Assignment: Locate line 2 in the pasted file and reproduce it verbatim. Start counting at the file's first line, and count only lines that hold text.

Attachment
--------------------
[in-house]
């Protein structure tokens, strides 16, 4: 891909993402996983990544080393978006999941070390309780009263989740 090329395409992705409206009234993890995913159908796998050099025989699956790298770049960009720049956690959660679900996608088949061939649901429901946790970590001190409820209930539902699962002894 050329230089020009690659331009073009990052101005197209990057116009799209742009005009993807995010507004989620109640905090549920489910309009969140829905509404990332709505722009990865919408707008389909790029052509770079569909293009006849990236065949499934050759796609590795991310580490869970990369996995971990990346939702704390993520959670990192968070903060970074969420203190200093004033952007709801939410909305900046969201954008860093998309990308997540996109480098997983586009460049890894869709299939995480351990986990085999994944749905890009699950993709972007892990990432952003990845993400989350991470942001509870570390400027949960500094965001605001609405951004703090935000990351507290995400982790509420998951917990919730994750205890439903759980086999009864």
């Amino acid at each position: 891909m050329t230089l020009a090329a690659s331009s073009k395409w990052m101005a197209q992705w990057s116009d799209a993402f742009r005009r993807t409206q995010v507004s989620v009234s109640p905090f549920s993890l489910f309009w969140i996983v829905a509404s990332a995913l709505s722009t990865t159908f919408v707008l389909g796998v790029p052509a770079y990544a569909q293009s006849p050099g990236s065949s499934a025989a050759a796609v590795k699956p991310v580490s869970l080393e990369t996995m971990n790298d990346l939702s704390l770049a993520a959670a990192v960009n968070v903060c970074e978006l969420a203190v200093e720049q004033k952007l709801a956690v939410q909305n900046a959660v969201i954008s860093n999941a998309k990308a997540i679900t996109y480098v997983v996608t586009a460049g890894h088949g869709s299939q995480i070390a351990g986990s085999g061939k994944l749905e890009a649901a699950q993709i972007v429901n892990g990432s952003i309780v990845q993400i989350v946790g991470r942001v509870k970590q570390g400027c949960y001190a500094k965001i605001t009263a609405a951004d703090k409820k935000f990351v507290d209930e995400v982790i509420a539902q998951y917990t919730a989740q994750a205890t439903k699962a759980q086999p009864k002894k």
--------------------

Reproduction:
């Protein structure tokens, strides 16, 4: 891909993402996983990544080393978006999941070390309780009263989740 090329395409992705409206009234993890995913159908796998050099025989699956790298770049960009720049956690959660679900996608088949061939649901429901946790970590001190409820209930539902699962002894 050329230089020009690659331009073009990052101005197209990057116009799209742009005009993807995010507004989620109640905090549920489910309009969140829905509404990332709505722009990865919408707008389909790029052509770079569909293009006849990236065949499934050759796609590795991310580490869970990369996995971990990346939702704390993520959670990192968070903060970074969420203190200093004033952007709801939410909305900046969201954008860093998309990308997540996109480098997983586009460049890894869709299939995480351990986990085999994944749905890009699950993709972007892990990432952003990845993400989350991470942001509870570390400027949960500094965001605001609405951004703090935000990351507290995400982790509420998951917990919730994750205890439903759980086999009864």